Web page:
I left school at Grade 10, so my vocabulary was not the greatest. When my partner and I first started dating, I would share my thoughts and ideas and at times would feel him withdraw, so naturally I would withdraw in response. After a couple of days, we would talk and it would become clear that I’d hurt him with what I said. It usually only took a couple of sentences to get him to understand my actual intended message, which wasn’t meant to be hurtful at all.
I got so fed up that I gave him an ultimatum: “I love you. If I say or do anything that goes contrary to that statement, ask me about it right then.” My lack of language skills coupled with some insecurity on his part meant that I was unintentionally hurting him and he would spend days in emotional pain and having doubts about our relationship. Sorting out this issue early was very important.
Language is tough because it is an imperfect way of conveying our thoughts and ideas to one another. The main reason for this is that the multiple layers of meaning around our words create particular perceptions for both the speaker and the listener which interfere with the intention of the message. It seems that our default perception is that other people are out to cause us pain. Every conversation is put through this unconscious filter and we pay the price of continual emotional pain and drama.
There is one thing I want to be crystal clear about: there is nothing in this world outside of yourself that you can directly control. You can’t control other people’s thoughts, emotions and behaviours, including those of your partner and children. You can’t control the environment, the government or even your workplace. The only thing you can directly control are your own emotions and how you respond and react. That is it!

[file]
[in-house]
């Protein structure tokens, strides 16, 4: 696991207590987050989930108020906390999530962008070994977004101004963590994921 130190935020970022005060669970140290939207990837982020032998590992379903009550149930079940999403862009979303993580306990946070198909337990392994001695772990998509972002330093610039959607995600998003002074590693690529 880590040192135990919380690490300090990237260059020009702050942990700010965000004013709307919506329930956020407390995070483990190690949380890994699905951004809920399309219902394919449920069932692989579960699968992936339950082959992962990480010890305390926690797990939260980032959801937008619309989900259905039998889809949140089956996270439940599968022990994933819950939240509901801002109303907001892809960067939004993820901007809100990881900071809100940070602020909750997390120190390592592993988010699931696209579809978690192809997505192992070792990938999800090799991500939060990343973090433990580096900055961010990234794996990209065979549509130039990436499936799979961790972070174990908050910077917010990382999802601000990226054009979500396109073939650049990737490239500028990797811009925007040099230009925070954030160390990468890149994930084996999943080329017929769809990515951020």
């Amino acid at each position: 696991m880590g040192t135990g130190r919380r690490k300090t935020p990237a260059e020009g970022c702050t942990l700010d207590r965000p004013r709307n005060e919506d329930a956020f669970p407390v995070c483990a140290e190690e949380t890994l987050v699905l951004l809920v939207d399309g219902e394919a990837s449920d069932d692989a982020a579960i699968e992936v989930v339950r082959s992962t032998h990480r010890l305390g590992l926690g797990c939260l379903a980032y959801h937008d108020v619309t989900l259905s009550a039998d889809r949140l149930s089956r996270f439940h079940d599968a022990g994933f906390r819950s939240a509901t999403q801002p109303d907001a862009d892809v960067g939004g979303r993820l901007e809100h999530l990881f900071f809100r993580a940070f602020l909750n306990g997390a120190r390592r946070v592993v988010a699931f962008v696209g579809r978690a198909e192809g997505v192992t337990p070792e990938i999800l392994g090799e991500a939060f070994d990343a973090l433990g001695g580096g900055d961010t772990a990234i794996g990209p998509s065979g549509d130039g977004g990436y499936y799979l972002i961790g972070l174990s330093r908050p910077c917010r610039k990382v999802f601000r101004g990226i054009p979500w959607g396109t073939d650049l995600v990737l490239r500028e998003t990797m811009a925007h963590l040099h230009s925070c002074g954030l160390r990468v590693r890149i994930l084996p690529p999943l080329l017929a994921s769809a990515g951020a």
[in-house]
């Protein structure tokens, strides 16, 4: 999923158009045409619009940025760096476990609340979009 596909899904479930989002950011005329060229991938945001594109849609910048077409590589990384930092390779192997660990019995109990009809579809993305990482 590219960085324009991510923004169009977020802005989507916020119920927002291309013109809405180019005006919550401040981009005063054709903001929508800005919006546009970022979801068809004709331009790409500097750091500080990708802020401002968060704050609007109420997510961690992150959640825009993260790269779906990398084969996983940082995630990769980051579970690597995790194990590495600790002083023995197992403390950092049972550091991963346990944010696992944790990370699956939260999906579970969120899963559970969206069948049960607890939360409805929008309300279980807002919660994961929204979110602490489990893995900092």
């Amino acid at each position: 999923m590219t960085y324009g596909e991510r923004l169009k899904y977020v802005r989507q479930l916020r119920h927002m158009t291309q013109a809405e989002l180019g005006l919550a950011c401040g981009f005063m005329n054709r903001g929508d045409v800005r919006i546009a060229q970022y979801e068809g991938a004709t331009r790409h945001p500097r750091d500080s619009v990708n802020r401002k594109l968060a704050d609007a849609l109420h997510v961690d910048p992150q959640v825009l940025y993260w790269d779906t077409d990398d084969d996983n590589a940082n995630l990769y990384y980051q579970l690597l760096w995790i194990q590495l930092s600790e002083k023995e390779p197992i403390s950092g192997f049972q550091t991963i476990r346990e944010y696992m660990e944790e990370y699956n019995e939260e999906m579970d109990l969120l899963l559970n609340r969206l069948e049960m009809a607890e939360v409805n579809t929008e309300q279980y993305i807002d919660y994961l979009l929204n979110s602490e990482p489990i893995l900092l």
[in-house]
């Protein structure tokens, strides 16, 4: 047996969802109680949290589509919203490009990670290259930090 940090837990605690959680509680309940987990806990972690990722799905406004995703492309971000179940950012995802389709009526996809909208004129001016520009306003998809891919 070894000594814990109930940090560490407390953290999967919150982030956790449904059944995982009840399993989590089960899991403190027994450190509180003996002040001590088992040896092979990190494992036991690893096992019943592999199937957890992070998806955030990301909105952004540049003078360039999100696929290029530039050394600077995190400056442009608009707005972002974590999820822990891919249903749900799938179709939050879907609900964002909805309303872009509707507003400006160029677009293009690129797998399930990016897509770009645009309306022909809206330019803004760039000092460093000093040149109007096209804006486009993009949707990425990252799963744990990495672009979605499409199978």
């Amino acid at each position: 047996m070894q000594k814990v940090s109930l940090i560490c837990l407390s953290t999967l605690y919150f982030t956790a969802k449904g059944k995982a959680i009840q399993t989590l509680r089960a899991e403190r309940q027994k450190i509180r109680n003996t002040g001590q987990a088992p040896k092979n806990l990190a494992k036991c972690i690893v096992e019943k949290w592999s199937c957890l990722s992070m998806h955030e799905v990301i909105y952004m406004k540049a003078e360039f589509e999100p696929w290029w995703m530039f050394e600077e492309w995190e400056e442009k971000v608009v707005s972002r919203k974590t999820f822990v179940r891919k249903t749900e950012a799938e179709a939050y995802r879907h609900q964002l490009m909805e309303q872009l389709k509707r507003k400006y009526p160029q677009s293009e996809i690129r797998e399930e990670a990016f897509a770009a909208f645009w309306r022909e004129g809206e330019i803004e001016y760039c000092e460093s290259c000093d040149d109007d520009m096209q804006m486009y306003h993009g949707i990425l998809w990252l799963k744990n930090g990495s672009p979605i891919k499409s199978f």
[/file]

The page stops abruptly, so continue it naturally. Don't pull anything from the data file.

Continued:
Unfortunately, most of us tend to assume the worst of people and develop a negative default perception that people are out to hurt us. So, when someone says something, we take it personally and suffer. Therefore, we spend our lives examining and analysing the words said to us and living and reliving the emotional pain caused by what we think people have said. This can be very exhausting and emotionally painful. This will hurt you not just once – at the time the words are spoken – but a hundred fold as you mentally relive the experience. This decreases self-esteem and worth until you are so overwhelmed with negative emotion that you can’t see a way out.
How to control negative emotions?
Firstly, change your perception. Assume “people love me and wouldn’t do anything to hurt me”. Therefore, your conversations will involve freely sharing each other’s thoughts and ideas, with no negative emotion attached.
Learn to trust in yourself to take what people say to or about you and examine it. If what they say has merit, you can choose to change your behaviour. If it isn’t true and was only meant to hurt, then let it go, let it slide past you. You cannot control their choice of words, or their actions, only your own.
If you struggle to manage your emotions, and your relationships are suffering as a result, contact Sue on 0439 294 532 to learn how you can control how you react to your environment in a healthy and productive way.
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